Boriqua

Helpful Awl Sharpening Vid

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I of course have seen the Nigel video which is great but I was having some difficulty getting my siewa Awl blade to where I needed it to be and started looking around and found this gentleman and I met with great success

English is his second language but its easy enough to follow along. I should preface this with I am considered very good at tool sharpening. Been sharpening knives and more on stones for years and am the guy friends bring their knives to when they have given up and blame the steel, the maker and everyone else for their dull knife. I have soft, hard and surgical black stones, course and fine diamond hones, a spyderco hone set and some other loose sharpening tools.

My go to awl blade is a pointed type I bought YEARS ago at tandy. Nice solid diamond shape and this sucker can stab a fly in midflight. I wanted to experiment with a straight sided blade to see if it would help the stitching on the back side of some of my projects so I bought a Siewa number 1 and number 2. The number 1 is a small guy I use only for inlay stuff so after about an hour polish it is good to go but the Number 2 was giving me fits.

It worked but it was work and if you are going to sit and sew for 3-5 hours the last thing you want is to fight your awl. The problem was that the shoulders of the diamond shape in cross section was too steep and came to close to the tip at full thickness. I kept sharpening and polishing the contours of the blade tip as it came and was dismayed to find I was making things worse not better. I just couldnt figure it out. STUPID! I was actually enhancing the very feature that was making it difficult to penetrate!! I was further exaggerating the steep angle. So I would sharpen and the very tip would pierce the leather with ease but pushing the awl through the leather was a bear and I would push so hard it would pierce sending the ferrule banging into the leather.

Then I found his video and banged myself in the head. Doh. Using his rocking motion on my stones I softened the transition from the tip to the full width of the diamond shape in profile. I posted pix below of the after. The spine used to run almost all the way to the tip. Afterward you can see the kind of V shape I created by softening that transition to full thickness. It was an AHA moment. After getting that transition in place and lessening the angle I went to 1500 grit wet dry, black stone and rouge and this sucker glides through 2 pieces of 8/9 oz leather.

With the shorter broader blade its easier to keep a tight right angle to the work and it has improved my stitching on the back side of my work. Hope it helps someone out.

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This method looks good & interesting

I have a John James awl that is yet to be mounted & sharpened; when I do, I'll try this method

I have watched Paul Sellers videos on sharpening woodworking tools. I notice that he uses window cleaning spray as a lubricant on diamond stones and wet & dry paper

I have an assorted pack of wet & dry paper, with 5 grades covering the range P 600 to P 2000. I think I'll make up some semi - permanent blocks, like small sharpening stones, by gluing or pinning the paper to wooden blocks

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Good video.....thanks for sharing!

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The only thing I can possibly add to a great video is to put a drop or two of dish soap with your water to help it wet out on the sandpaper. Just drop it directly on the paper and then dribble your water on after, nothing fancy.

I've heard other people using of all sorts of different stuff to wet the paper with, but dish soap and water is cheap, easily accessible, works great, and even aids in the final clean up.

I will certainly be giving the rounded tip a try, thanks for the video.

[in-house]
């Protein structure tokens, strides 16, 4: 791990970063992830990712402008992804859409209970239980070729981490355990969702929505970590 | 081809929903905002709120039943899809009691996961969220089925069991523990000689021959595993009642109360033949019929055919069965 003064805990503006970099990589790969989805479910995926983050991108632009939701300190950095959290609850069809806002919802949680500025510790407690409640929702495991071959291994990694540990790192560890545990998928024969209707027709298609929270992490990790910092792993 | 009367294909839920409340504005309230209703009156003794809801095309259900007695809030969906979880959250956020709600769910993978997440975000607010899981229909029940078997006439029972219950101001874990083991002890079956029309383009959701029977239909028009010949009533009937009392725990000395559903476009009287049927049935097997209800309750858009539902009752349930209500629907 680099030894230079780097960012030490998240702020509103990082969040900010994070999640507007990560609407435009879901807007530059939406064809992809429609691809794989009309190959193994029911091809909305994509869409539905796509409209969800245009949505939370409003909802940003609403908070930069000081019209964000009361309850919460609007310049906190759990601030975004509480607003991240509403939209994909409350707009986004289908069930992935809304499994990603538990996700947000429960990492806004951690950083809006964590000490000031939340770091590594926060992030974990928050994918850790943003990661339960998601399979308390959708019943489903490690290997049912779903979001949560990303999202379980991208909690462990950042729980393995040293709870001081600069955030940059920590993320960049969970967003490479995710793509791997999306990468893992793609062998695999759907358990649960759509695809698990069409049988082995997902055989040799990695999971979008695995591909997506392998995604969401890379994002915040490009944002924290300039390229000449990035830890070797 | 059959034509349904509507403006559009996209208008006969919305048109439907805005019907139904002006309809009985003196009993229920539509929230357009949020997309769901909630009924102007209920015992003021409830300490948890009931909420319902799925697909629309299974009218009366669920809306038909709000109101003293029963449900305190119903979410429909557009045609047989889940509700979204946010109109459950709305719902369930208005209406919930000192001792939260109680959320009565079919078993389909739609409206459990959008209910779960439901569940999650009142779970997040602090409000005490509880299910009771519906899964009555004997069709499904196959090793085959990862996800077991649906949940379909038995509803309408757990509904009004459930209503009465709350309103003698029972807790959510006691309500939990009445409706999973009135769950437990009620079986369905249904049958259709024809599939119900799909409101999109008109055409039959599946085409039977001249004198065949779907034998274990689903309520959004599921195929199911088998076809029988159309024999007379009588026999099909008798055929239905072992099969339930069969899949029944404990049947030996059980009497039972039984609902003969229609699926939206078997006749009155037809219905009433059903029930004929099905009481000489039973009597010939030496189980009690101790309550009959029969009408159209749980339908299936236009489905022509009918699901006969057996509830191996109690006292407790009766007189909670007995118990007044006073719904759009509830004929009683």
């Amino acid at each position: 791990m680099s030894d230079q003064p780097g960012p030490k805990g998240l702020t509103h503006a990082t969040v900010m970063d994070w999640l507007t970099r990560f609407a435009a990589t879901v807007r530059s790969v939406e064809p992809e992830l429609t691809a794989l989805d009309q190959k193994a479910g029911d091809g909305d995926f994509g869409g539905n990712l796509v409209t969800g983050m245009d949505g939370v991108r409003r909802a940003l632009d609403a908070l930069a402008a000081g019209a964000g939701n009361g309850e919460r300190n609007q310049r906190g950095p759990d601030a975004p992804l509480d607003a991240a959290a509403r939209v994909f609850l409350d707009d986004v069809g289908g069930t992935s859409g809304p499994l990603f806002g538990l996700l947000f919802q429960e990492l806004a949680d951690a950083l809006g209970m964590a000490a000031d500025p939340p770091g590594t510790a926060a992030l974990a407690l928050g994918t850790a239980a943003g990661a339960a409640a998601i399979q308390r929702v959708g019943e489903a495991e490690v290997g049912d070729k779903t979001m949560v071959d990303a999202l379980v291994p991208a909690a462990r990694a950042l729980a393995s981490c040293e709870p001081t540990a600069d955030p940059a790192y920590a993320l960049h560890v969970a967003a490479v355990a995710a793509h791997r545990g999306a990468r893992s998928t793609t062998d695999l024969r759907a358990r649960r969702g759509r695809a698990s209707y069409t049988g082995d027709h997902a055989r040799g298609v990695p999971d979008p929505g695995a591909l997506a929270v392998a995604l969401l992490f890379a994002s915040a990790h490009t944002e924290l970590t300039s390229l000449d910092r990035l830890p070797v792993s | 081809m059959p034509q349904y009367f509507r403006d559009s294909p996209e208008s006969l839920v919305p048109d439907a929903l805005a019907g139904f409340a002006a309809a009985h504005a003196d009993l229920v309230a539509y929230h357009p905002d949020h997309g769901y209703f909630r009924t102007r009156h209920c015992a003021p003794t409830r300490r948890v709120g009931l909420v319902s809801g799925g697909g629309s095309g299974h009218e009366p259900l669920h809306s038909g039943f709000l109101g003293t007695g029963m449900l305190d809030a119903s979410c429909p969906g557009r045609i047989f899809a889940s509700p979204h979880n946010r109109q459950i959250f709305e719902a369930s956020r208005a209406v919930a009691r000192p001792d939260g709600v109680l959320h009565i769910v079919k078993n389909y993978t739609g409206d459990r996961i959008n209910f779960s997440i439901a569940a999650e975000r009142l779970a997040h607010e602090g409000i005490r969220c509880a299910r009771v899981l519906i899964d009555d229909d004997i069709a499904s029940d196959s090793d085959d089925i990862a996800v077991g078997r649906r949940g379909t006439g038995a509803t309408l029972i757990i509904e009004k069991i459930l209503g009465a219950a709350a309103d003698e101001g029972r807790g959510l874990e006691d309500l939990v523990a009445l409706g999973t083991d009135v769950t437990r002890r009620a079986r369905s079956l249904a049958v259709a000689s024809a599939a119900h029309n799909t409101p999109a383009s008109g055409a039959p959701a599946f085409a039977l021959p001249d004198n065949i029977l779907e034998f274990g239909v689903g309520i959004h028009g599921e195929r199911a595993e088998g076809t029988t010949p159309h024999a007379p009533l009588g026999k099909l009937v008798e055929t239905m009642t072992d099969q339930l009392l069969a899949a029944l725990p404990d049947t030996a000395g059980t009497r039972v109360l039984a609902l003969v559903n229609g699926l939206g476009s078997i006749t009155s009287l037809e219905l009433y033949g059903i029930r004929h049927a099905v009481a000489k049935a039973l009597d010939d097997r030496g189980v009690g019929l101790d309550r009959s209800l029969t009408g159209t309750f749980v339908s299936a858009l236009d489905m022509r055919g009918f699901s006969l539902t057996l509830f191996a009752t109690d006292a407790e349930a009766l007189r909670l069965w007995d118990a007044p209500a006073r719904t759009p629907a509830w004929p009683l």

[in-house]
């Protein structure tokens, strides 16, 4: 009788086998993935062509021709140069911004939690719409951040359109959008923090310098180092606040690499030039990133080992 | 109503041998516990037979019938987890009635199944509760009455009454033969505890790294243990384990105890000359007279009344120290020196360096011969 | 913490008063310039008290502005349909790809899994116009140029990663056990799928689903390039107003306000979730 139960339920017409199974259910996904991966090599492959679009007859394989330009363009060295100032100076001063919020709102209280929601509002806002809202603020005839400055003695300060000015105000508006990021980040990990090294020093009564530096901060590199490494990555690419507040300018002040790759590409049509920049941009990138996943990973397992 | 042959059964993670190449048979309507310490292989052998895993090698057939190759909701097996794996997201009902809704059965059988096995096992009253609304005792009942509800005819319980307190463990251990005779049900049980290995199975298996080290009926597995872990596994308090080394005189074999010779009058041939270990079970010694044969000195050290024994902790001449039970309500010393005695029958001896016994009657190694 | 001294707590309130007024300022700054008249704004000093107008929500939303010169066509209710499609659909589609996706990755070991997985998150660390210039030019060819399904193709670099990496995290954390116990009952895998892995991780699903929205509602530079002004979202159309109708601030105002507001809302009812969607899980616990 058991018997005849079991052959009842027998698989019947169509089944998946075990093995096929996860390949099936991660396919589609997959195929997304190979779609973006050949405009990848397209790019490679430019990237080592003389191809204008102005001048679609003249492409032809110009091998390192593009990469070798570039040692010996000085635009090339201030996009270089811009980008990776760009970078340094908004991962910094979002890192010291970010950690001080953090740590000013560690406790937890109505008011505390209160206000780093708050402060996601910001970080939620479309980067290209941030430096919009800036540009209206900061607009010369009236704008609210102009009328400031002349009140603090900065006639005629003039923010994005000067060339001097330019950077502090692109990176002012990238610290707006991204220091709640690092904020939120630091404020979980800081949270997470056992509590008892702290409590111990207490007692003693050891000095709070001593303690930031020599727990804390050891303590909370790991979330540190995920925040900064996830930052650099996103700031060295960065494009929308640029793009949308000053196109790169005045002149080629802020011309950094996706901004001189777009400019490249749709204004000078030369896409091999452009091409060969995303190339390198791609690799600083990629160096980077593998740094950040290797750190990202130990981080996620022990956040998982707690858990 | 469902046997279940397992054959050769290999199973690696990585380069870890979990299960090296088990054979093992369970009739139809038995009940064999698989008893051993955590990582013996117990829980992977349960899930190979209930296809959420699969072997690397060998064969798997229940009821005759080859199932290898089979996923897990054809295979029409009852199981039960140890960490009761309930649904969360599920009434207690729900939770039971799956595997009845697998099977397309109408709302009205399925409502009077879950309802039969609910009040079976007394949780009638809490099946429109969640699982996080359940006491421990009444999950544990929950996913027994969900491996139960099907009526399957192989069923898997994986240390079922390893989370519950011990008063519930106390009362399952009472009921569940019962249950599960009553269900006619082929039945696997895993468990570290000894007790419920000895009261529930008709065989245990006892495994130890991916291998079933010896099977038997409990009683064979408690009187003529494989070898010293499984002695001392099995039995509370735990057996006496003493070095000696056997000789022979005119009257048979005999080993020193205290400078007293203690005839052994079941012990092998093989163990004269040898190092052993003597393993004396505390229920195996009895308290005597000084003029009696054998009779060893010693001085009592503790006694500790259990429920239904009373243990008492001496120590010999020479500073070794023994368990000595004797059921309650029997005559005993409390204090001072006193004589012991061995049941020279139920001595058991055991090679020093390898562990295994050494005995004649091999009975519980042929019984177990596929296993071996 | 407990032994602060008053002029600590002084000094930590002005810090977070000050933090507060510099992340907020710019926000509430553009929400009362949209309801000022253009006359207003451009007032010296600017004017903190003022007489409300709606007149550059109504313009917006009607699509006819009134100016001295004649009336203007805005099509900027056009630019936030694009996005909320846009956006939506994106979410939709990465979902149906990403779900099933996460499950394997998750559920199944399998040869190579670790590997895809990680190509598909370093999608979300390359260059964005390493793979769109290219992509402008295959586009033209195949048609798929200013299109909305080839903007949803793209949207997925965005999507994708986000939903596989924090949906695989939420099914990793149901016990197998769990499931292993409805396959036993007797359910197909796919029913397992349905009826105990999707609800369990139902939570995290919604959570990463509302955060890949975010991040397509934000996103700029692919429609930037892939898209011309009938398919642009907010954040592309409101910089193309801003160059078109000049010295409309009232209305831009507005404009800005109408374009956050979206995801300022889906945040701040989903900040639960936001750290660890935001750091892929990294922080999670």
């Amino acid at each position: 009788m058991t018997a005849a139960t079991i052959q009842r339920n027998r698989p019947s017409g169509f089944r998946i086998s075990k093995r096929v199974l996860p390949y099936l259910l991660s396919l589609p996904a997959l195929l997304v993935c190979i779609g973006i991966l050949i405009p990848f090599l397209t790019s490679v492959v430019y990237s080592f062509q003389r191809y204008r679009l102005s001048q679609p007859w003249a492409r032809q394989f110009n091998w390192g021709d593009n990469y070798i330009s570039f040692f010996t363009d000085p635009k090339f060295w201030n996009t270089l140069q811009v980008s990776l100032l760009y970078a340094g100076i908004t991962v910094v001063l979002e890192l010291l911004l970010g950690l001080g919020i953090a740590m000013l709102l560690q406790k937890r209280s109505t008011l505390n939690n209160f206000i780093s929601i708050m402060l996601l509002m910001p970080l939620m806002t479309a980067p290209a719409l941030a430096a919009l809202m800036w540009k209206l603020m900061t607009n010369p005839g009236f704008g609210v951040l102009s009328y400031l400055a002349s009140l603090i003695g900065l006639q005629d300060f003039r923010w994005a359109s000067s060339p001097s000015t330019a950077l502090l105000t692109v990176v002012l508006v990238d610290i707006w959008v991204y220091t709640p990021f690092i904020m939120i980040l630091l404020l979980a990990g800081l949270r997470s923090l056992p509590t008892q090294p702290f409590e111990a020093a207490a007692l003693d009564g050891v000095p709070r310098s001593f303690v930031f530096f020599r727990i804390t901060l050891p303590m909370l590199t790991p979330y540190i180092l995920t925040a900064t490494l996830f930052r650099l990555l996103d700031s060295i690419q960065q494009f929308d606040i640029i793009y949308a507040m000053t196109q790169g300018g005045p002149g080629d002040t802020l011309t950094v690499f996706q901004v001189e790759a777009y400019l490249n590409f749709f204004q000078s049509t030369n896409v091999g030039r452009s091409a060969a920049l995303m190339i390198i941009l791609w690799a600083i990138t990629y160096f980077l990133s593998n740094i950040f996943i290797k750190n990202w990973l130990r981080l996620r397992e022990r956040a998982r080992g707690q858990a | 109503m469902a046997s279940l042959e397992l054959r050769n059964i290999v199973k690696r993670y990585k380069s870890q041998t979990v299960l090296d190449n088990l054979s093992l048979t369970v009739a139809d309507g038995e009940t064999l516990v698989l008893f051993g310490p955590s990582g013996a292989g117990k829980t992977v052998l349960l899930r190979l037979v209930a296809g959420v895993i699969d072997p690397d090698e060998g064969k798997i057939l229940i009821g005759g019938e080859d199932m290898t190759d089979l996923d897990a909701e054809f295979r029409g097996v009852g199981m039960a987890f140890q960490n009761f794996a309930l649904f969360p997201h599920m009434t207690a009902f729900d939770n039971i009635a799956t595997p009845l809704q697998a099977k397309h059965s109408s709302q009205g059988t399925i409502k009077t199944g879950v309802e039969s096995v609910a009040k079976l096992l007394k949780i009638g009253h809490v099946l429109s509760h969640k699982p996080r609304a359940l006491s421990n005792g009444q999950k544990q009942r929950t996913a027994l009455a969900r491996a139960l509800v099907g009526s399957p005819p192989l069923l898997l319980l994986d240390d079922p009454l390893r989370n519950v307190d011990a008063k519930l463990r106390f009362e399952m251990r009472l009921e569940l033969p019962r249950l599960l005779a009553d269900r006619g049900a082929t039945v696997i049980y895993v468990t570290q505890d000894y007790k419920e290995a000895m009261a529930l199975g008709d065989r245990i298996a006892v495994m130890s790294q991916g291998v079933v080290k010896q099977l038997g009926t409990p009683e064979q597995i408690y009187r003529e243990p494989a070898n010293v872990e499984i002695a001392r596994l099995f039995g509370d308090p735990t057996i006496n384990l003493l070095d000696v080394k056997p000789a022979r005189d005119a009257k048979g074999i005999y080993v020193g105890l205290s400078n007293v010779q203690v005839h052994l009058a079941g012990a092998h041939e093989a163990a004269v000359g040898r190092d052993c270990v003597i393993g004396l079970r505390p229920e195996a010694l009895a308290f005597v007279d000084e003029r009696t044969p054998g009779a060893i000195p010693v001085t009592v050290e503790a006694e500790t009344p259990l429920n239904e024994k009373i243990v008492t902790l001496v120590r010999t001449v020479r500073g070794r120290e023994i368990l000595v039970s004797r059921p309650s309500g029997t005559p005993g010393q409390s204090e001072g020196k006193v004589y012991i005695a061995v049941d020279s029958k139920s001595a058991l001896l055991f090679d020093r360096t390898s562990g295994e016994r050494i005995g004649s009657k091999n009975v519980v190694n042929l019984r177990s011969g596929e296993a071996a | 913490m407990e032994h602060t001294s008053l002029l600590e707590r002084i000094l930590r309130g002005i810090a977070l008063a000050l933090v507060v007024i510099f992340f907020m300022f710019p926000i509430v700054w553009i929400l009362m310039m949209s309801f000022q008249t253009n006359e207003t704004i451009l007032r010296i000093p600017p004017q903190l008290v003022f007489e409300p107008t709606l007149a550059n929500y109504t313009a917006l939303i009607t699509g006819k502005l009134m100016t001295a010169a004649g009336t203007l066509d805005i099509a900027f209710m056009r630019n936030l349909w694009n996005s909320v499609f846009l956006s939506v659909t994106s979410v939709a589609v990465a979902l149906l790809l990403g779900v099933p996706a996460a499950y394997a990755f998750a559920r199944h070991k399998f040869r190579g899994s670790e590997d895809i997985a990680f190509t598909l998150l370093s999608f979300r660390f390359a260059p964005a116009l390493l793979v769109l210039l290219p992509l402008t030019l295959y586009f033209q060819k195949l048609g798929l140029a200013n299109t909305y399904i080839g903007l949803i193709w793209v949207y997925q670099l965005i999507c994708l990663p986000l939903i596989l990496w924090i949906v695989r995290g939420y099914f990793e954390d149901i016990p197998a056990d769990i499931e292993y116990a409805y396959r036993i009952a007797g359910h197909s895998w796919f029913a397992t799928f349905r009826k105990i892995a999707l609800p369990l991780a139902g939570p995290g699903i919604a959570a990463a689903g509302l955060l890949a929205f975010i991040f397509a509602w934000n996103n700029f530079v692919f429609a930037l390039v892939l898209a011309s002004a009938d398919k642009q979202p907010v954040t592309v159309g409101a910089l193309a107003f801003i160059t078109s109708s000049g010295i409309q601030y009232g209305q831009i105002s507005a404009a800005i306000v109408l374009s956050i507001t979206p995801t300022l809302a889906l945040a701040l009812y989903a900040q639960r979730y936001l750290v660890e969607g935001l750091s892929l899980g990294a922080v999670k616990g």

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Thanks Boriqua for sharing my video!

I am very glad that it helped you! : )

Thanks for posting it! I will have to find some time to check out your others.

Alex

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Thanks Boriqua for sharing my video!

I am very glad that it helped you! : )

I'm glad he shared it too. I watched the video you did on a hacksaw knife. Here is what I made in a few hours. I'm shocked at how well it cuts and holds an edge. It's a used 1/2" hacksaw blade, a scrap of wood from an old piano and three inches of 5/16" brass rod. All stuff laying around the shop so my cost was in the pennies. Epoxy was the adhesive.

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I'm glad he shared it too. I watched the video you did on a hacksaw knife. Here is what I made in a few hours. I'm shocked at how well it cuts and holds an edge. It's a used 1/2" hacksaw blade, a scrap of wood from an old piano and three inches of 5/16" brass rod. All stuff laying around the shop so my cost was in the pennies. Epoxy was the adhesive.

DUDE! Thank you for the inspiration. I have been struggling along with exacto knives and box cutters for years and while I strop them before and after each use they were not ideal. After seeing your handiwork I went out to the shed and pulled out my hacksaw blade that should have been replaced years ago and made my knife. Not only is it insanely sharp but it holds an edge far better than my exacto or box cutter blades and being thcker than an exacto it doesnt flex in the turns. Awesome! I have been doing leather work since the early 90's and I still learn all sorts of new stuff visiting here

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DUDE! Thank you for the inspiration. I have been struggling along with exacto knives and box cutters for years and while I strop them before and after each use they were not ideal. After seeing your handiwork I went out to the shed and pulled out my hacksaw blade that should have been replaced years ago and made my knife. Not only is it insanely sharp but it holds an edge far better than my exacto or box cutter blades and being thcker than an exacto it doesnt flex in the turns. Awesome! I have been doing leather work since the early 90's and I still learn all sorts of new /quote]

I got the idea from leathertoolz, I just went farther than jus a blade.

What did you cover the handle part with? By the way to drill the holes for my pins I clamped the cutting end between to pieces of steel to act as a heat sink, about an inch in the heat sink. That keeps the temper in the cutting edge. I then heated the pin area red hot to remove the temper, drilled and then pinned it.

Edited by Oldtoolsniper

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I had some horn knife scales a Buddy gave me years ago in my box of junk so I used one for the hacksaw knife. I made them a little over sized top and bottom so the hacksaw blade is kind of encapsulated in the epoxy. I am hoping It will hold without pins but thank you for tip so if the epoxy fails I can pin the next one.